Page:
And to top all that..I even had a secret view (and an open inviting window!)to the neighborhood canal..incase I did need to directly jump into my personal gondola and run away from the moral police !
I decided,not to wait a single moment to discover this enticing, urging city.
First off, I needed breakfast.
Dropped in to the tiny cafe under a bridge, and beside a canal(the most obvious GPS location, that you could get in Venice!)
Small bite-size food adorned the counter. I settled for a portion of a salami, feta and iceberg lettuce rolled artistically in some rice-bread and a shot of Italian espresso.Next,I headed straight to the nearest Vaporetti stop, took a ride to the San Marcos.Like I maintain, I am not so much of a sight-seeing-vulture, and I could do without seeing obvious pit-stops rather, in exchange spend afternoons chatting to locals, strolling local markets, restaurants and observing the way of life a new place heralds. Doge’s Palazzio, was an exception. What I eventually figured, was that the Doge had a really good deal! He was the elected-for-life Archbishop/King of Venezzia, elected by the Serenessimo(Warlords) and had infinite power over common people.So, he built a magnifico Palazzio ,gilded ceilings adorned with Renaissance paintings,fine wooden furniture and even had an attached prison!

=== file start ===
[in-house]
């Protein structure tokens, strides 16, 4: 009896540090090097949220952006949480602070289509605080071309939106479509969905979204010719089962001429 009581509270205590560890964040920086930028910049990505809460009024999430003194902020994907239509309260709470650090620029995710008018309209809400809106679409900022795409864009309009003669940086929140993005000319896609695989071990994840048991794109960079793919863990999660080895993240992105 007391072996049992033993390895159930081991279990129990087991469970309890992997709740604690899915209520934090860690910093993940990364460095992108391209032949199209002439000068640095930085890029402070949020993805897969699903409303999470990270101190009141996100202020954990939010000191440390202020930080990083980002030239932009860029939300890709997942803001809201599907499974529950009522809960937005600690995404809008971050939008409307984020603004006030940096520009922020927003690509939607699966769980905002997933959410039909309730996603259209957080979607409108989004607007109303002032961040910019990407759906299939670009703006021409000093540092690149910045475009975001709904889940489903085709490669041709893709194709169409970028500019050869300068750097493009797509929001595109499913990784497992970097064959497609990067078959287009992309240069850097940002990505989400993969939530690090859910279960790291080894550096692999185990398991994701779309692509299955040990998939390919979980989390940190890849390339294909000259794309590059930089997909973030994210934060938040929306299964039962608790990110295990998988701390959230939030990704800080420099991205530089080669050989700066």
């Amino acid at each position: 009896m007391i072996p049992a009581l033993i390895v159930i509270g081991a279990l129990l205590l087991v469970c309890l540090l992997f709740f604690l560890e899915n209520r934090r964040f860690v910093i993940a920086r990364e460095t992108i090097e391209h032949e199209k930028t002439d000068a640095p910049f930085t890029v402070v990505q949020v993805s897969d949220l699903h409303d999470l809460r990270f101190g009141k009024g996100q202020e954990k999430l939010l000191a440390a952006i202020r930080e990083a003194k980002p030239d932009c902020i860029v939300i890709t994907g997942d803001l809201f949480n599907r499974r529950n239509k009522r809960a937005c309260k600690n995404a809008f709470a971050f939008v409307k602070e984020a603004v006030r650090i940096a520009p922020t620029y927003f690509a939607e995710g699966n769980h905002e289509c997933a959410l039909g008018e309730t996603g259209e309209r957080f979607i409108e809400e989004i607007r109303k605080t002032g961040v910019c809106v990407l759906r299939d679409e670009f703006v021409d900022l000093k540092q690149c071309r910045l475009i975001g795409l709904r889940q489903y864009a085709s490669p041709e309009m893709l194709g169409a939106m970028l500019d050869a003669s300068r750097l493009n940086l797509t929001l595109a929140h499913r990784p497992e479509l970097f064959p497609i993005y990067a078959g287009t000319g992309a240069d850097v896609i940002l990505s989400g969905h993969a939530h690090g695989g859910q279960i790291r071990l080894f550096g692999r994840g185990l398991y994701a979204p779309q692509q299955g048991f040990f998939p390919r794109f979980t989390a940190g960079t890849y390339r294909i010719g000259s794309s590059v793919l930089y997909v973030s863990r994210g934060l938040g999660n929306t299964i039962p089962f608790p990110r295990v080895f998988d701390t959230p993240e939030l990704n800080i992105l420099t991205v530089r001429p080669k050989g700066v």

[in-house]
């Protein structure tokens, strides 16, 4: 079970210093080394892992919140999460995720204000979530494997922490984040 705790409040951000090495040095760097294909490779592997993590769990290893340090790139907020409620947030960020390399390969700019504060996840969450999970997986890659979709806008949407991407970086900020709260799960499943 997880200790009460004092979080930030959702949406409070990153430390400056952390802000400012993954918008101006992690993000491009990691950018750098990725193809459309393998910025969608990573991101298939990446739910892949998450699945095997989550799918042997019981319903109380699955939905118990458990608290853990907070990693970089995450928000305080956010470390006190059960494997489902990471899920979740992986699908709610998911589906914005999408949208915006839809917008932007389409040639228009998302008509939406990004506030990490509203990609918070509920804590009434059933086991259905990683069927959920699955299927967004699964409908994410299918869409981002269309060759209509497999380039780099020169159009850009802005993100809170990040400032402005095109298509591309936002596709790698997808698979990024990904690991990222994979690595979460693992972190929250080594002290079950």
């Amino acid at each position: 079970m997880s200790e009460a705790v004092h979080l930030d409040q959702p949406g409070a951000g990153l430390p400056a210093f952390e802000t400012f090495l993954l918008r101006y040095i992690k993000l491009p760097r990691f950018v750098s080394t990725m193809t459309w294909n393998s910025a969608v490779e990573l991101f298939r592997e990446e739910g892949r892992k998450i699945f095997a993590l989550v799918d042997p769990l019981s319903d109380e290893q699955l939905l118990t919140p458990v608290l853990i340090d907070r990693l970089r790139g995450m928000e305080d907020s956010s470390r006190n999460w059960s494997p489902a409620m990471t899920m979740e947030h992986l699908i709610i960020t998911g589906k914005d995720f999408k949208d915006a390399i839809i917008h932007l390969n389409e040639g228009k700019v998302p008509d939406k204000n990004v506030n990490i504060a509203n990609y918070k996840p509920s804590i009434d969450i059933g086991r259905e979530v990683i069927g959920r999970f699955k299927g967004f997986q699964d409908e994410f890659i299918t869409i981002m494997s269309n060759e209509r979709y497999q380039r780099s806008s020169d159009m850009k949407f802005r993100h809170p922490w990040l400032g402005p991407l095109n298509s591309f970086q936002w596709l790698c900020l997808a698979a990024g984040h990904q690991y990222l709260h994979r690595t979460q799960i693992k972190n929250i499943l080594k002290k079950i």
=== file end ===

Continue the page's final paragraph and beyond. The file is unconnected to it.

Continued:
And real-estate wise,he had the best deal in town. What a location:right on the edge of the Adriatic..looking out into a bay of prussian blue.